This ruin should be at the top of your list of things to see at Dún na Rí Forest Park. It is between the carpark and Fleming’s castle. The Pratt family built these ruins, which Colonel Joseph Pratt used as barracks in the 1800s.

Sarah’s Well

The Pratt family used this well as their water source due to its coldness and purity. Although there was a water supply on the land, they always sourced their water from this well. 

Wishing Well

It is unknown how this Well came to be, but it has been used for centuries. It is assumed to have been a Holy Well. Holy wells are said to have been made to flow by the magic of a Saint. Due to this, it is possible that this Well was used for healing throughout the past. The old Irish name for this well was Tobar na Splinne—the well of the cliff or ledge.  

Killykeen Forest Park

Killykeen Forest Park is arguably the most scenic area within County Cavan, roughly five miles outside Cavan Town. These 600 acres of beauty will not disappoint travellers looking for fantastic scenery in the Cavan countryside. This forest park lies on the shore of Lough Oughter and is part of the River Erne waterway. You will enjoy the fantastic views of the lake and waterways by following any of the many signposted walks along the shore and through the woods. 

Gartnanoul Court Tomb: An Ancient Tomb in County Cavan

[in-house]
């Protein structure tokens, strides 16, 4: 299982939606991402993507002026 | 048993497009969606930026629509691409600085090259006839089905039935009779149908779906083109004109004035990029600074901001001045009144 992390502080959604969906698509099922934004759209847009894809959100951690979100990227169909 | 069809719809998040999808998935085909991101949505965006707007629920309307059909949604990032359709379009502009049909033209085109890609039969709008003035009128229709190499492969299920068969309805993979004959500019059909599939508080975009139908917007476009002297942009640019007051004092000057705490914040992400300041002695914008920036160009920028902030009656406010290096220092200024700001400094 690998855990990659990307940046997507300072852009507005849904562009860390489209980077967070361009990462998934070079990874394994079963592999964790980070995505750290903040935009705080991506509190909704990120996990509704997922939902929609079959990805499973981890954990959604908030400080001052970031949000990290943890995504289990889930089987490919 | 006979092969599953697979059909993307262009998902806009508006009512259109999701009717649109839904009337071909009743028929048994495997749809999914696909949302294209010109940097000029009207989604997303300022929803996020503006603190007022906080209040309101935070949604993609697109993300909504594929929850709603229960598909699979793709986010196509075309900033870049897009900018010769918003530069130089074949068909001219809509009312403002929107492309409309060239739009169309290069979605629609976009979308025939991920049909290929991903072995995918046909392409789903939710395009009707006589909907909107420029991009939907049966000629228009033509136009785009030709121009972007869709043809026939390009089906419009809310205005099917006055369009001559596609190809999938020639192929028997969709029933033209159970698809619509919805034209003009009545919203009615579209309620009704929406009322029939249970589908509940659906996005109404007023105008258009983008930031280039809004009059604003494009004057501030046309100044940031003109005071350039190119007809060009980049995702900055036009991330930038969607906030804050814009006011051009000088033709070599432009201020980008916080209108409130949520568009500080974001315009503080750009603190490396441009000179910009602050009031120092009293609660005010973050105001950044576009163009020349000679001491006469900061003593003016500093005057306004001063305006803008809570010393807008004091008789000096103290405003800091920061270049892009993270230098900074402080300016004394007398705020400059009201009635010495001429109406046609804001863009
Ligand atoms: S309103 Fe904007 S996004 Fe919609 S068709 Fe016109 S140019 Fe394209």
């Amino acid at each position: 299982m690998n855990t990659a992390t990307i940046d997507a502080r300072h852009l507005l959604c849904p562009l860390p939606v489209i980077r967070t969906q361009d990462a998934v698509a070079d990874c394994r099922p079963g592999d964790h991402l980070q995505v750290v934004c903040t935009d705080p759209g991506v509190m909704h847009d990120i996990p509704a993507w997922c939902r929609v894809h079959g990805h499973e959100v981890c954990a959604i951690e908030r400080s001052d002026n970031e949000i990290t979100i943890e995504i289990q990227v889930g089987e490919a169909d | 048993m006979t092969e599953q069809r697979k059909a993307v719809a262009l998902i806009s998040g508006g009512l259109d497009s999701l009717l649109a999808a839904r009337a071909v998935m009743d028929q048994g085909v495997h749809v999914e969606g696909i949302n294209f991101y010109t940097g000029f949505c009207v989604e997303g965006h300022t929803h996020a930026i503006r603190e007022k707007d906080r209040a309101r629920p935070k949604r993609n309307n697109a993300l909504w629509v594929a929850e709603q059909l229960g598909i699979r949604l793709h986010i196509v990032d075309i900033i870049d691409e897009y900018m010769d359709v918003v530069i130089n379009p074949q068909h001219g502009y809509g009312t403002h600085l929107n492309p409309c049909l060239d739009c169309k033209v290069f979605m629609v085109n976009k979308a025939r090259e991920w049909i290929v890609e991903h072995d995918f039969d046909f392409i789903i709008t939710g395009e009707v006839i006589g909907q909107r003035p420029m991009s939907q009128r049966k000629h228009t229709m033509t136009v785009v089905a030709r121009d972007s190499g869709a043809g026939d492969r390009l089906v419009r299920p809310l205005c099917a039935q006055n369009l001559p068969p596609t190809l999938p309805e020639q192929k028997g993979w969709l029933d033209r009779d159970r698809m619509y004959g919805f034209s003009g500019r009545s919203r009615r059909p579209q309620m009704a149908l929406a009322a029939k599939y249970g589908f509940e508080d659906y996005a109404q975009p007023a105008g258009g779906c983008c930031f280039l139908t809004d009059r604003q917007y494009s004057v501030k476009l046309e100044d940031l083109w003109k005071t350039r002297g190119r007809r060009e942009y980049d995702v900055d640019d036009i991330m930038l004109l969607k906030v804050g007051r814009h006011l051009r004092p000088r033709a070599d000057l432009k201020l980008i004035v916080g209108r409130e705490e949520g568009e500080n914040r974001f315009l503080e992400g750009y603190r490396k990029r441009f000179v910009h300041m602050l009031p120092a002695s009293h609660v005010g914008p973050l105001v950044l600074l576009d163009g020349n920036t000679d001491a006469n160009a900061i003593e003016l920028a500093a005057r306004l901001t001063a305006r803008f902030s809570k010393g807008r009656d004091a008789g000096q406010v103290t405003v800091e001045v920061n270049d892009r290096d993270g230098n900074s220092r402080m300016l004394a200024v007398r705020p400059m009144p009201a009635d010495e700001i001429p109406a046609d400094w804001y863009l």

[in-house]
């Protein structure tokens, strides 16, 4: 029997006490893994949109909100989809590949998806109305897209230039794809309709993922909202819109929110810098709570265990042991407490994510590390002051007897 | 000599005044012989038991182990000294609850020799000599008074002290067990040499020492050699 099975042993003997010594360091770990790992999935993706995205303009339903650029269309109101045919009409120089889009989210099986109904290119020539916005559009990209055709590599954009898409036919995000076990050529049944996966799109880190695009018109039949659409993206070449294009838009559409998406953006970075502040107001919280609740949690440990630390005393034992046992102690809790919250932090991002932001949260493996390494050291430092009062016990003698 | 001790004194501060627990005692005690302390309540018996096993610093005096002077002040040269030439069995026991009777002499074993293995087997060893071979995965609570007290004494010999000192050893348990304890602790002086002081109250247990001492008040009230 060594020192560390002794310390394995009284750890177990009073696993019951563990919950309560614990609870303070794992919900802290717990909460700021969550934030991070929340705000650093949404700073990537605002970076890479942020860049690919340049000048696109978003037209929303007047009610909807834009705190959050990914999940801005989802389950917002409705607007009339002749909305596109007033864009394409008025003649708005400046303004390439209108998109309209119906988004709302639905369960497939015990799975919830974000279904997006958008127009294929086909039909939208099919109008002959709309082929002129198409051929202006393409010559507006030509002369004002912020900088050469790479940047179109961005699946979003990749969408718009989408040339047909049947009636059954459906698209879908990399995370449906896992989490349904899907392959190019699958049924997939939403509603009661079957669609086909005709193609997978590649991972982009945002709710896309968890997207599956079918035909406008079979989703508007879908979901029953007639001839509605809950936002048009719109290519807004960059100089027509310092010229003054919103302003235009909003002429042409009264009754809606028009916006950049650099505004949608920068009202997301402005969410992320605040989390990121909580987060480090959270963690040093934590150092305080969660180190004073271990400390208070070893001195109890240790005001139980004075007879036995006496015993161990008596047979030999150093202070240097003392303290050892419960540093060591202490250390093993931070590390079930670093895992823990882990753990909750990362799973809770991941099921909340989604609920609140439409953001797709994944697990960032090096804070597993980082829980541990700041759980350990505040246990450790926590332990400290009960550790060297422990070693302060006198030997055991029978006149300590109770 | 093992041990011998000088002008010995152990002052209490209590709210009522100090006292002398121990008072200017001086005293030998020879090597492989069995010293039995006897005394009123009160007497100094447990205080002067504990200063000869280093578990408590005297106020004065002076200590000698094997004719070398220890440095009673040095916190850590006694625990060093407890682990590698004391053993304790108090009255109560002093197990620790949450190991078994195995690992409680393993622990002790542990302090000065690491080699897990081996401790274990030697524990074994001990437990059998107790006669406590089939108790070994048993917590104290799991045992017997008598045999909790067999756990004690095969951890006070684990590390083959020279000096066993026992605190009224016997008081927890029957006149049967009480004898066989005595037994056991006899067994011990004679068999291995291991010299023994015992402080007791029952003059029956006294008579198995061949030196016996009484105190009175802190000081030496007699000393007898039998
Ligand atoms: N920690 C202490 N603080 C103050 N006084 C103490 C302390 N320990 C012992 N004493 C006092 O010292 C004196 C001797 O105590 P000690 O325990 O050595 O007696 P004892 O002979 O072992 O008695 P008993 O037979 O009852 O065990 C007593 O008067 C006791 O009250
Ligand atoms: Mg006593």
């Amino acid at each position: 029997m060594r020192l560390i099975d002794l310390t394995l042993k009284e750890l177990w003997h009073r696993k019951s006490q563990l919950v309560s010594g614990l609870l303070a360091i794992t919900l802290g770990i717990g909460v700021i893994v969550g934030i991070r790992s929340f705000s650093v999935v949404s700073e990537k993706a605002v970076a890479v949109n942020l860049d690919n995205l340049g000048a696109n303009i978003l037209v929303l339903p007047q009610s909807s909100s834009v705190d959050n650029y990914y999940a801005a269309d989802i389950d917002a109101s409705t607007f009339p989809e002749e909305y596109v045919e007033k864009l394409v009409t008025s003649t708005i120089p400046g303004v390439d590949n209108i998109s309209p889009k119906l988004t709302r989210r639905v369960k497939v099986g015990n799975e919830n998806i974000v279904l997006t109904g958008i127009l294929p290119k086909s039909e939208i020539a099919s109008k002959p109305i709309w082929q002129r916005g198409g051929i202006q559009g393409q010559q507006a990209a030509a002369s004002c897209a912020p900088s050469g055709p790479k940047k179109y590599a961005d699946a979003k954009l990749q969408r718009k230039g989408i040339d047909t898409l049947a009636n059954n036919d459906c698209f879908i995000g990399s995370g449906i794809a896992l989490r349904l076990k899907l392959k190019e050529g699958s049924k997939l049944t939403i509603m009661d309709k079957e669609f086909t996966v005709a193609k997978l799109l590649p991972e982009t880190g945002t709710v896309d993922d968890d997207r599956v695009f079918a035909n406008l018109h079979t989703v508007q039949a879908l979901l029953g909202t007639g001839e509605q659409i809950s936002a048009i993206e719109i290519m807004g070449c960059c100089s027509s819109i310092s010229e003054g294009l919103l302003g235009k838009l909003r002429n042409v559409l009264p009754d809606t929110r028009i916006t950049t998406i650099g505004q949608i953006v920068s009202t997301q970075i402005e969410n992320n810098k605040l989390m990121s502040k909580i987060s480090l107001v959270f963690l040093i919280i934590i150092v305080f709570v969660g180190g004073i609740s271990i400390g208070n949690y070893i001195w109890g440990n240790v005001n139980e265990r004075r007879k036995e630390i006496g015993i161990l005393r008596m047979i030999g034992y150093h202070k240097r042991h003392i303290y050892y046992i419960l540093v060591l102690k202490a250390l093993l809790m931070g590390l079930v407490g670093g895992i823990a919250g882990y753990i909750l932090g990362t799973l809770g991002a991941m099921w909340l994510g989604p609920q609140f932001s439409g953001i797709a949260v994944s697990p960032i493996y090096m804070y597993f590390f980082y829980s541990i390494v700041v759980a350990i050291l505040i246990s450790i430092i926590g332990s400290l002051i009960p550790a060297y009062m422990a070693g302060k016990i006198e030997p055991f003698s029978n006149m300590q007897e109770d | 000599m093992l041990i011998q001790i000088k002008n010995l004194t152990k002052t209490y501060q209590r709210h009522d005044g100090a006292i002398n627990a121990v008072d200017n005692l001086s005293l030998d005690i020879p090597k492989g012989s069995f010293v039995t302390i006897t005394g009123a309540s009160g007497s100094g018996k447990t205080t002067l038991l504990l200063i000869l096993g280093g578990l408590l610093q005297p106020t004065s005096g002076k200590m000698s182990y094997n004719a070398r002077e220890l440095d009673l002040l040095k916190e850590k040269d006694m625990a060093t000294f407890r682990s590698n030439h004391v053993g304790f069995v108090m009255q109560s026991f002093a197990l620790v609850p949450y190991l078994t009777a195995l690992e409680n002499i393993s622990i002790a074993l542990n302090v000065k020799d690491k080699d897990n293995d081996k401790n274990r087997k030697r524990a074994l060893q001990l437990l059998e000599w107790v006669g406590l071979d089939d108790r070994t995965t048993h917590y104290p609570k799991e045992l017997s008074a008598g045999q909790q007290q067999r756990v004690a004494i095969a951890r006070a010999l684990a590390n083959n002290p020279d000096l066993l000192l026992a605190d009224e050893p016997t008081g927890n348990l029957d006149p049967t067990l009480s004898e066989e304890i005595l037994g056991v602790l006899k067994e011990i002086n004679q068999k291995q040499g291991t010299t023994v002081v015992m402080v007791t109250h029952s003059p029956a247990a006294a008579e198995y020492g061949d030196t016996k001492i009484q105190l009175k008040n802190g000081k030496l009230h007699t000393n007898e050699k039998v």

Only the ruins remain from this 5000-year-old court tomb, full of magical history. These court tombs were usually flat-roofed buildings used as graves and surrounded by a small courtyard. It is said that they were used as graves for essential members of society. However, the ones in Killykeen Forest Park are unusual as they are roughly 12 meters apart compared to the usual ones, which usually share a large stone at the rear of the structure. When visiting this forest park, you should explore these ancient ruins. 

Lough Oughter

Lough Oughter is the pride and joy of Killykeen Forest Park. This lough promises outstanding scenic views while you enjoy hiking the forest trails. Lough Oughter is also popular for fishermen looking for pike, bream, and perch. Many wild animals, such as waterfowls, mallards, tufted ducks, wigeons, and pochards, can be spotted here. 

Oughter Castle

The number one spot in Killykeen Forest Park is the Romantic period Oughter Castle, which stands on an island on the lake. This is a place of stunning beauty and architecture. This ruin dates back to the 1200s, and it was initially built by the O’Reilly clan, who resided here for over 300 years. This building was their home and also their fort against their enemies. This castle was taken by the English clan in the 17th Century by Captain Hugh Culme and was taken back by the Irish during a rebellion in 1641. This castle has been a ruin since 1653, when Cromwell raided it

You can visit this castle ruin by hiring a boat.

Canal Walk

The canal loop walk is located in Ballyconnell, County Cavan. It is one of the most relaxing and scenic routes in the County. This loop will take you past paths, woodland, and sandy roads. It will allow you to overlook the Woodford River and the Annagh Lough Woods. Throughout, you will discover many wildlife species.